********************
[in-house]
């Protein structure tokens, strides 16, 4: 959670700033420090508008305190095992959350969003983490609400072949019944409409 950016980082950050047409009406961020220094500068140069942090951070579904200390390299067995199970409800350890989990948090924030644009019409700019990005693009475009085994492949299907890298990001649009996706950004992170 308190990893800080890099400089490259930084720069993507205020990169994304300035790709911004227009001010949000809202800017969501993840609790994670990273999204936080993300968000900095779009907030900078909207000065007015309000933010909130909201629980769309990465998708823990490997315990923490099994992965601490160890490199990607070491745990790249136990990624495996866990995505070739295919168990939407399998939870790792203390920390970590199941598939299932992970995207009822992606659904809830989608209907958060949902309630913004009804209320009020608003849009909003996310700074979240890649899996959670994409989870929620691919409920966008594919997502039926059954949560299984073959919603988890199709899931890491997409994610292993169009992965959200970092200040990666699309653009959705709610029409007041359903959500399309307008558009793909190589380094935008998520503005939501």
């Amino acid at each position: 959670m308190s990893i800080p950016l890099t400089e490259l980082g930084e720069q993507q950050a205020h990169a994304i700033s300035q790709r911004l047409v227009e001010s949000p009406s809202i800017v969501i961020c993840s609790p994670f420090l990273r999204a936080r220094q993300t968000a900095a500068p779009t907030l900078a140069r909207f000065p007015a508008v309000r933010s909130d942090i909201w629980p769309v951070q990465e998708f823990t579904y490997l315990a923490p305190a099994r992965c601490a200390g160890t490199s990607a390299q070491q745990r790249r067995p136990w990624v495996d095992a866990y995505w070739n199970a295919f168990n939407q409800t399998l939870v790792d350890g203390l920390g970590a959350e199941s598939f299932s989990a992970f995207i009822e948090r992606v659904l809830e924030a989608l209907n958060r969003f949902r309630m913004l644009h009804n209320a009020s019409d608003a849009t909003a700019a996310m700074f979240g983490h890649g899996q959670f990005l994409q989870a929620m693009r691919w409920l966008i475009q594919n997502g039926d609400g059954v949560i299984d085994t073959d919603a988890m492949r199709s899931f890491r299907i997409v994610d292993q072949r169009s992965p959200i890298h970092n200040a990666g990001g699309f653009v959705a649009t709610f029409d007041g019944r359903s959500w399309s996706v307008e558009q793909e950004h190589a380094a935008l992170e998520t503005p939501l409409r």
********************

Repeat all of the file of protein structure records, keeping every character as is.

[in-house]
């Protein structure tokens, strides 16, 4: 959670700033420090508008305190095992959350969003983490609400072949019944409409 950016980082950050047409009406961020220094500068140069942090951070579904200390390299067995199970409800350890989990948090924030644009019409700019990005693009475009085994492949299907890298990001649009996706950004992170 308190990893800080890099400089490259930084720069993507205020990169994304300035790709911004227009001010949000809202800017969501993840609790994670990273999204936080993300968000900095779009907030900078909207000065007015309000933010909130909201629980769309990465998708823990490997315990923490099994992965601490160890490199990607070491745990790249136990990624495996866990995505070739295919168990939407399998939870790792203390920390970590199941598939299932992970995207009822992606659904809830989608209907958060949902309630913004009804209320009020608003849009909003996310700074979240890649899996959670994409989870929620691919409920966008594919997502039926059954949560299984073959919603988890199709899931890491997409994610292993169009992965959200970092200040990666699309653009959705709610029409007041359903959500399309307008558009793909190589380094935008998520503005939501």
């Amino acid at each position: 959670m308190s990893i800080p950016l890099t400089e490259l980082g930084e720069q993507q950050a205020h990169a994304i700033s300035q790709r911004l047409v227009e001010s949000p009406s809202i800017v969501i961020c993840s609790p994670f420090l990273r999204a936080r220094q993300t968000a900095a500068p779009t907030l900078a140069r909207f000065p007015a508008v309000r933010s909130d942090i909201w629980p769309v951070q990465e998708f823990t579904y490997l315990a923490p305190a099994r992965c601490a200390g160890t490199s990607a390299q070491q745990r790249r067995p136990w990624v495996d095992a866990y995505w070739n199970a295919f168990n939407q409800t399998l939870v790792d350890g203390l920390g970590a959350e199941s598939f299932s989990a992970f995207i009822e948090r992606v659904l809830e924030a989608l209907n958060r969003f949902r309630m913004l644009h009804n209320a009020s019409d608003a849009t909003a700019a996310m700074f979240g983490h890649g899996q959670f990005l994409q989870a929620m693009r691919w409920l966008i475009q594919n997502g039926d609400g059954v949560i299984d085994t073959d919603a988890m492949r199709s899931f890491r299907i997409v994610d292993q072949r169009s992965p959200i890298h970092n200040a990666g990001g699309f653009v959705a649009t709610f029409d007041g019944r359903s959500w399309s996706v307008e558009q793909e950004h190589a380094a935008l992170e998520t503005p939501l409409r």